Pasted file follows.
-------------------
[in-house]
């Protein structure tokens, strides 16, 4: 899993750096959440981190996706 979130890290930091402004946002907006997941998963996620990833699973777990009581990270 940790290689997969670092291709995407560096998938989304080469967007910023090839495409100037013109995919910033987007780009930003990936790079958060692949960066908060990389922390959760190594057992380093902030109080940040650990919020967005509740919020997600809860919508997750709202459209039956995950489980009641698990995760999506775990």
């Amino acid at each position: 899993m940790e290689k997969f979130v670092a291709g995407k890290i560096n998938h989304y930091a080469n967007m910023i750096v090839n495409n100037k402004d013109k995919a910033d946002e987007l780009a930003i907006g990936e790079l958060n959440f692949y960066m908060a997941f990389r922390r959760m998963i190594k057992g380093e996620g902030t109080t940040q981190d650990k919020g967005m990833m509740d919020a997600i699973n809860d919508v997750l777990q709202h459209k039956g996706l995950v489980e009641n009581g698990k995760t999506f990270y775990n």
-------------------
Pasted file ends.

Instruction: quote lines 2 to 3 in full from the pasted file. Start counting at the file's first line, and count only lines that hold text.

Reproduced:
């Protein structure tokens, strides 16, 4: 899993750096959440981190996706 979130890290930091402004946002907006997941998963996620990833699973777990009581990270 940790290689997969670092291709995407560096998938989304080469967007910023090839495409100037013109995919910033987007780009930003990936790079958060692949960066908060990389922390959760190594057992380093902030109080940040650990919020967005509740919020997600809860919508997750709202459209039956995950489980009641698990995760999506775990």
């Amino acid at each position: 899993m940790e290689k997969f979130v670092a291709g995407k890290i560096n998938h989304y930091a080469n967007m910023i750096v090839n495409n100037k402004d013109k995919a910033d946002e987007l780009a930003i907006g990936e790079l958060n959440f692949y960066m908060a997941f990389r922390r959760m998963i190594k057992g380093e996620g902030t109080t940040q981190d650990k919020g967005m990833m509740d919020a997600i699973n809860d919508v997750l777990q709202h459209k039956g996706l995950v489980e009641n009581g698990k995760t999506f990270y775990n």